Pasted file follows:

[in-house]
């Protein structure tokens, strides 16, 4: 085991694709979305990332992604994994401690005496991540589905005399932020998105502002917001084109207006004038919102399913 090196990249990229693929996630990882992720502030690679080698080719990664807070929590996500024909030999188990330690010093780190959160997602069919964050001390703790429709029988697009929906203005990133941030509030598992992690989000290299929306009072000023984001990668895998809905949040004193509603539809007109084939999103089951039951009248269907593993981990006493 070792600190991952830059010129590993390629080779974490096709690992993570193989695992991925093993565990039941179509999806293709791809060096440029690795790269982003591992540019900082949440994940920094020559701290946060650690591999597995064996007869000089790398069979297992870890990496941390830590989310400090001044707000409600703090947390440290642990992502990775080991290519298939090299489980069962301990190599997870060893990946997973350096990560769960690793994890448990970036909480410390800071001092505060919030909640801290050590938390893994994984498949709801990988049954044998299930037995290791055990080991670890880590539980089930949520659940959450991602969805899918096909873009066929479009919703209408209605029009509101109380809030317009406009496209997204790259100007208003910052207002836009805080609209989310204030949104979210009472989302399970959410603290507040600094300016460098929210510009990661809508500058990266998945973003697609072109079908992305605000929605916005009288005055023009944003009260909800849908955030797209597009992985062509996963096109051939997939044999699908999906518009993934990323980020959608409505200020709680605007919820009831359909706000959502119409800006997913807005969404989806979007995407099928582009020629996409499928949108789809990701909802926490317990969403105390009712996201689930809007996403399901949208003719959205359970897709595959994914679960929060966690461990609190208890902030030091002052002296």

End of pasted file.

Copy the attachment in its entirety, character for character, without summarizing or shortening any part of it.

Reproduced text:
[in-house]
């Protein structure tokens, strides 16, 4: 085991694709979305990332992604994994401690005496991540589905005399932020998105502002917001084109207006004038919102399913 090196990249990229693929996630990882992720502030690679080698080719990664807070929590996500024909030999188990330690010093780190959160997602069919964050001390703790429709029988697009929906203005990133941030509030598992992690989000290299929306009072000023984001990668895998809905949040004193509603539809007109084939999103089951039951009248269907593993981990006493 070792600190991952830059010129590993390629080779974490096709690992993570193989695992991925093993565990039941179509999806293709791809060096440029690795790269982003591992540019900082949440994940920094020559701290946060650690591999597995064996007869000089790398069979297992870890990496941390830590989310400090001044707000409600703090947390440290642990992502990775080991290519298939090299489980069962301990190599997870060893990946997973350096990560769960690793994890448990970036909480410390800071001092505060919030909640801290050590938390893994994984498949709801990988049954044998299930037995290791055990080991670890880590539980089930949520659940959450991602969805899918096909873009066929479009919703209408209605029009509101109380809030317009406009496209997204790259100007208003910052207002836009805080609209989310204030949104979210009472989302399970959410603290507040600094300016460098929210510009990661809508500058990266998945973003697609072109079908992305605000929605916005009288005055023009944003009260909800849908955030797209597009992985062509996963096109051939997939044999699908999906518009993934990323980020959608409505200020709680605007919820009831359909706000959502119409800006997913807005969404989806979007995407099928582009020629996409499928949108789809990701909802926490317990969403105390009712996201689930809007996403399901949208003719959205359970897709595959994914679960929060966690461990609190208890902030030091002052002296």